Cinnamon Raisin Bread

We are a family that loves all sorts of breads. Sweet, savory, traditional or newly created – they’re all mmm mmm good to us!

For this cinnamon raisin bread, I use our French bread recipe which was passed down from my step-mom, to me and now I’ve shared with my children and grandchildren. But for this recipe, we added cinnamon and raisins along the way.

Recipe:

2 1/2 cups of hot water

2 Tbsp sugar

2 Tbsp dry yeast

1 Tbsp salt (I use Kosher salt but I’m sure regular table salt will work too)

1 Tbsp cinnamon

2 Tbsp oil (I use olive oil when just making French bread, but for this, I recommend vegetable oil)

6 cups of all purpose flour

1 egg beaten

 

First, you want to allow the yeast to bloom. In the stand mixer bowl, add 2 1/2 cups of hot tap water ( about 115*) 2 Tbsp of sugar and 2 Tbsp of yeast. Let this sit until the mixture appears foamy (this is when it’s bloomed) Depending on the temperature and humidity of your home, it could take up to 10 minutes

 

Add the dough hook to your stand mixer (or you can do this in a bowl and mix with a wooden spoon until your dough forms a ball)

Stir in the salt, oil and 3 cups of the flour. Turn the mixer on 2 and let the dough hook mix the ingredients. Add the remaining 3 cups of flour (1 cup at a time) Patience is key here as it can take a little while. Allow the mixer to work it’s magic and it forms a ball.

Once the ball forms, shut the mixer off. Get a kitchen towel (big enough to cover the top of the bowl) and get it wet with warm water. You don’t want the towel dripping wet, just damp. Place this damp towel over the top of the mixer bowl and around the dough hook, bringing the two towel ends together to completely cover the mixture. Yes, leave the dough hook still attached. Let it sit like that for 10 minutes. Once the 10 minutes is finished, remove the towel, turn the mixer on to 2 and only mix a couple turns of the bowl to help “punch the dough down”. Turn the mixer off and cover again with the towel and let sit for another 10 minutes. You will do this a total of 6 times (1 hour). I find doing it this way, creates a lighter, airy bread. You will notice the dough rises each time you do this.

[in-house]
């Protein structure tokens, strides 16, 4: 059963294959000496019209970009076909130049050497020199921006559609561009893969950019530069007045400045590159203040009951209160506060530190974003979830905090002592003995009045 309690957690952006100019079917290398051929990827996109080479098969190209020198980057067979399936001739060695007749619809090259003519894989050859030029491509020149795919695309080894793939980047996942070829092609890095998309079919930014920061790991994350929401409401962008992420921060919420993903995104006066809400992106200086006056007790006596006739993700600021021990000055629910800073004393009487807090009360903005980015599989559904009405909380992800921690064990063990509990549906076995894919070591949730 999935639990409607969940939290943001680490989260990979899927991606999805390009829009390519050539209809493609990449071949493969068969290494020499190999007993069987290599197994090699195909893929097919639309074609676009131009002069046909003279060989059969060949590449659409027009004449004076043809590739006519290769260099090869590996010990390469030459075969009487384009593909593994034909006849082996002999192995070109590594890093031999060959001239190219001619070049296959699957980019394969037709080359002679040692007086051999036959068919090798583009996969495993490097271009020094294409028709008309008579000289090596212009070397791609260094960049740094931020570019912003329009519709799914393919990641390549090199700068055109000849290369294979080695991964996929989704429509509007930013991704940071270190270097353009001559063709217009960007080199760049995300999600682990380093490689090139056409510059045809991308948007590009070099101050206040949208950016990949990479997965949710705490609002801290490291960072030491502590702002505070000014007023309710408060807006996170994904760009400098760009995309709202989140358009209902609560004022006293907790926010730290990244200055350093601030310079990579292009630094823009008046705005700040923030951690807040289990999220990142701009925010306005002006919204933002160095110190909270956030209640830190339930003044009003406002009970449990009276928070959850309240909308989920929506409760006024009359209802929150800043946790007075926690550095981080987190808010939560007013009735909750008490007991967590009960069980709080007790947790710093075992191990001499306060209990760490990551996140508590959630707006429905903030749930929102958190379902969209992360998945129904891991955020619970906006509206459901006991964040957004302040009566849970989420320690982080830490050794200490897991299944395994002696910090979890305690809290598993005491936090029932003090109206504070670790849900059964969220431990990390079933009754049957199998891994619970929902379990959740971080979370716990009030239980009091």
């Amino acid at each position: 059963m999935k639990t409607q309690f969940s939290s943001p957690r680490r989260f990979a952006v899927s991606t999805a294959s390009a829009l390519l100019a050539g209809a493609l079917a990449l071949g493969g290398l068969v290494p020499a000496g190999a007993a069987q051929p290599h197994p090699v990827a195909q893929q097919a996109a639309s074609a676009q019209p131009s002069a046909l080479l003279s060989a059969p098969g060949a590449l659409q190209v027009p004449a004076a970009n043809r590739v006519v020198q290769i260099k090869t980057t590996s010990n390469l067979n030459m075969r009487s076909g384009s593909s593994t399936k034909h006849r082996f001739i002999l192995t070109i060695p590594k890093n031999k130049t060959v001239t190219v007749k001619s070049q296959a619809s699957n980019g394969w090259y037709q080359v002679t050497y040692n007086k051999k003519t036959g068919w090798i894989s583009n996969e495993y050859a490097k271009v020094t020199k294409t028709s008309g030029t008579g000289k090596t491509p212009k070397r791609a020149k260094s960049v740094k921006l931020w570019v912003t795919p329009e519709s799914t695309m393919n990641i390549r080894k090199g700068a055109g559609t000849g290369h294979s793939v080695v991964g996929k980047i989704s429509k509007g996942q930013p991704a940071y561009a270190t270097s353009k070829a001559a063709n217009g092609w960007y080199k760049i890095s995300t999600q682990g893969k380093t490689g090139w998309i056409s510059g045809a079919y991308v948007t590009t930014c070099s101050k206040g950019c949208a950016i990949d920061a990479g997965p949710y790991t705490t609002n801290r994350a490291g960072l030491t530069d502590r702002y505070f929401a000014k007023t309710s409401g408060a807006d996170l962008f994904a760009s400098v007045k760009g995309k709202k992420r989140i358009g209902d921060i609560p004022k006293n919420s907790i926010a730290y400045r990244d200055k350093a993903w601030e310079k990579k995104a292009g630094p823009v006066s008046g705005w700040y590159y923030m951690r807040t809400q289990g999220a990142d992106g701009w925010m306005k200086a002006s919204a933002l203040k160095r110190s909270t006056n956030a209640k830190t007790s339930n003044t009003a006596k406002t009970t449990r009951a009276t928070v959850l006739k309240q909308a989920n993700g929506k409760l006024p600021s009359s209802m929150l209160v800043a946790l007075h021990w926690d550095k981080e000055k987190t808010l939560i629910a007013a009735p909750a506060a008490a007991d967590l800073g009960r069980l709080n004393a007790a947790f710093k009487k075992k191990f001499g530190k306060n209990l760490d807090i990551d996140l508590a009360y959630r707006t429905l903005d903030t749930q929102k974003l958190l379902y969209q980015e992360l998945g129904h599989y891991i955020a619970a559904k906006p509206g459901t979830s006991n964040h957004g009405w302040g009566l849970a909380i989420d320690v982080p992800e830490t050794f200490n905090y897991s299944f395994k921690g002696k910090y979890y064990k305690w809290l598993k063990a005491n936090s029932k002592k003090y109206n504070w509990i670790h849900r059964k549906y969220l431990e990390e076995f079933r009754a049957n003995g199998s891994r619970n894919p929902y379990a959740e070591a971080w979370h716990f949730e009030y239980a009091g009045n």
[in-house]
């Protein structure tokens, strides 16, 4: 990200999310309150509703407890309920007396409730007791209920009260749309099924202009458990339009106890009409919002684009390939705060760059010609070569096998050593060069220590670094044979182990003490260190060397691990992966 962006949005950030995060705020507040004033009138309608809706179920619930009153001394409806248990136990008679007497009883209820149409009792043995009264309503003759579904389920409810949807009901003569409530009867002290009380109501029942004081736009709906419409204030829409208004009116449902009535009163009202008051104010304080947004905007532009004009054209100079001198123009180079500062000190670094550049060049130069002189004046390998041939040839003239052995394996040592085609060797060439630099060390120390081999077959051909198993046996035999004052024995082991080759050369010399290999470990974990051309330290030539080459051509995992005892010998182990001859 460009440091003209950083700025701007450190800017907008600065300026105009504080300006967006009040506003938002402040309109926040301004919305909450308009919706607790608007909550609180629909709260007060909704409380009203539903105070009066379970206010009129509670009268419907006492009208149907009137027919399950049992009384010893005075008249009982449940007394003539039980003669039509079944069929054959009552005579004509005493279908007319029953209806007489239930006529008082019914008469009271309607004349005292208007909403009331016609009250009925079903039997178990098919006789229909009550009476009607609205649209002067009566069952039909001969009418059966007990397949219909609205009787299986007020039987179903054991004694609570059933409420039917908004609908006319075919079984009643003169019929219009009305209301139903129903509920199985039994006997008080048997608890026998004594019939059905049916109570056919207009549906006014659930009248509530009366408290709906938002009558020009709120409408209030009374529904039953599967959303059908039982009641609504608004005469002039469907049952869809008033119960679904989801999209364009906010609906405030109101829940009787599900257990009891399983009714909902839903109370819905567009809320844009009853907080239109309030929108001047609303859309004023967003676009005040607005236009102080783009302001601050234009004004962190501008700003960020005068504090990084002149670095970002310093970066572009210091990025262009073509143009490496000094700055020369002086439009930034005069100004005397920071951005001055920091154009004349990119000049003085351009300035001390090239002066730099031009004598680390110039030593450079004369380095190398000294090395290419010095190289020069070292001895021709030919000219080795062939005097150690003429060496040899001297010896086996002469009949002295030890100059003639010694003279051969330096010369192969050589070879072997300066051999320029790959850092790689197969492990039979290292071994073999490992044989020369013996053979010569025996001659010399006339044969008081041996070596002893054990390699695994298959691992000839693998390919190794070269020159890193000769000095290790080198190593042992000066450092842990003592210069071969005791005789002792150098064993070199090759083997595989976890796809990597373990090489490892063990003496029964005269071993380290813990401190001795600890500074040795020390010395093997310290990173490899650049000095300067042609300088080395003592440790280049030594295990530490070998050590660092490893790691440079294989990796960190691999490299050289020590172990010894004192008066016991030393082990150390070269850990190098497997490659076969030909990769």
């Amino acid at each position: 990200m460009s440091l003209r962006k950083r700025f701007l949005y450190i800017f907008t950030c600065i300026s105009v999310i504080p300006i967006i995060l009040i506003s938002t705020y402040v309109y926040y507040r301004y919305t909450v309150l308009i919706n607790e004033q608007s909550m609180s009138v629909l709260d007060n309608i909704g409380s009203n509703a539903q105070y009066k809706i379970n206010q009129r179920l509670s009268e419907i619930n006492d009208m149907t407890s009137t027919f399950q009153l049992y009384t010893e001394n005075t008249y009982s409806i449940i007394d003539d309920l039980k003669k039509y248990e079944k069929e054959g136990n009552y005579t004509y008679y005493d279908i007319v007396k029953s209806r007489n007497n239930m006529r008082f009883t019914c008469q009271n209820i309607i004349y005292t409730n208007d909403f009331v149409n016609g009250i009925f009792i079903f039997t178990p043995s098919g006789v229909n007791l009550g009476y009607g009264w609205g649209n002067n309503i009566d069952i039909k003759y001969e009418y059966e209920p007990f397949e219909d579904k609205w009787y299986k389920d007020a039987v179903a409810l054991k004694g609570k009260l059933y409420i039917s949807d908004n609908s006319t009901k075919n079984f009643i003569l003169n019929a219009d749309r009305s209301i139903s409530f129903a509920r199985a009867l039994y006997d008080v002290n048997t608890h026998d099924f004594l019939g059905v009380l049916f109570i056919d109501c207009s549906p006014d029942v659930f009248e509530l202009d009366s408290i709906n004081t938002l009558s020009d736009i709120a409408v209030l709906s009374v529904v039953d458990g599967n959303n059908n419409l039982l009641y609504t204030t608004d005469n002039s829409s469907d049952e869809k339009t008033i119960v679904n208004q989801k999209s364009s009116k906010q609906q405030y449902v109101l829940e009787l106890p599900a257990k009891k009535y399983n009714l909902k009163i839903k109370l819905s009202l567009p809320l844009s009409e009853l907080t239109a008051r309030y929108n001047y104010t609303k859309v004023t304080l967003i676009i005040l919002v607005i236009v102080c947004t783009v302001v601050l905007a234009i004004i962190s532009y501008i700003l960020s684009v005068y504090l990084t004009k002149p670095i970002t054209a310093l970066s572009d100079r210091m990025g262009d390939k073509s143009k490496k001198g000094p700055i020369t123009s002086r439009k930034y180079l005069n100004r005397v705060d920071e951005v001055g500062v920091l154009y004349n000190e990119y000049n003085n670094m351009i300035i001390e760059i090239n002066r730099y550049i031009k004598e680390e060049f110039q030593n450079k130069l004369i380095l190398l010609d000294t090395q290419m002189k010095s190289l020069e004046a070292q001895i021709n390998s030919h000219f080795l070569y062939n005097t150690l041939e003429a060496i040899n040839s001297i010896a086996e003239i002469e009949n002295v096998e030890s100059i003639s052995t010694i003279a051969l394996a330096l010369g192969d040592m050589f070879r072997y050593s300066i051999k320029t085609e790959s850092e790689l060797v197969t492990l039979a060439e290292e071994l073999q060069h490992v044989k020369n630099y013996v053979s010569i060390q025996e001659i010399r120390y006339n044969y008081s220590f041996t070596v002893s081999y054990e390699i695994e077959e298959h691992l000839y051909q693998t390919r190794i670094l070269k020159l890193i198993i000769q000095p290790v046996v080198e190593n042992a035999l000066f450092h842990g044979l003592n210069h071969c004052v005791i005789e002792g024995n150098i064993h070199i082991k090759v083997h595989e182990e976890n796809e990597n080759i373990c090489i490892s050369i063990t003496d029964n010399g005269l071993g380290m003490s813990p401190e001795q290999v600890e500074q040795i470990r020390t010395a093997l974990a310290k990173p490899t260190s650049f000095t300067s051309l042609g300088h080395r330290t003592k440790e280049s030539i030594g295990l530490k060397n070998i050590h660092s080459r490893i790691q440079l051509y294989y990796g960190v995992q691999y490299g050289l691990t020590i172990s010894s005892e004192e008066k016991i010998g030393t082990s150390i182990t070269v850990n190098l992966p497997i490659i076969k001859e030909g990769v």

Once it’s done, remove the bowl from the stand, remove the dough hook and place dough on a floured surface. Cover with towel and let rest for 10 minutes. This allows the glutens to form.

Divide the dough in half. On a floured surface, roll each half into a 9 x 13 rectangle and about 1/2 inch thick. (doesn’t have to be exact, rustic is good too) Sprinkle the surface with some cinnamon (we like cinnamon so we used quite a bit). Then add raisins. Be sure to leave a 1 inch border so you have room to seal the loaves.

Starting with the long side, roll the dough into a log. Pinch the ends to seal them and tuck underneath. Then pinch the long edge together to seal the dough and create a seem. At this point you can place the logs onto a greased cookie sheet or into a greased loaf pan. I used a loaf pan for mine.

Cover with the damp towel and place in a warm area to let it rise until doubled in size (about an hour)

If your home is on the cold side, you can turn your oven on to warm it up (use the lowest temp your oven will go  to) then place the covered dough in the oven (leave the oven door cracked open) and let it rise.

Pull the pan out of the oven and preheat your oven to 375*. Cook your bread for 25 – 30 minutes.

Once you remove it from the oven, brush softened butter on top (this gives shine and flavor to the crust)

Allow to cool for 15 minutes, then devour or let completely cool before storing.

We love using this for French toast too! Hope you enjoy!

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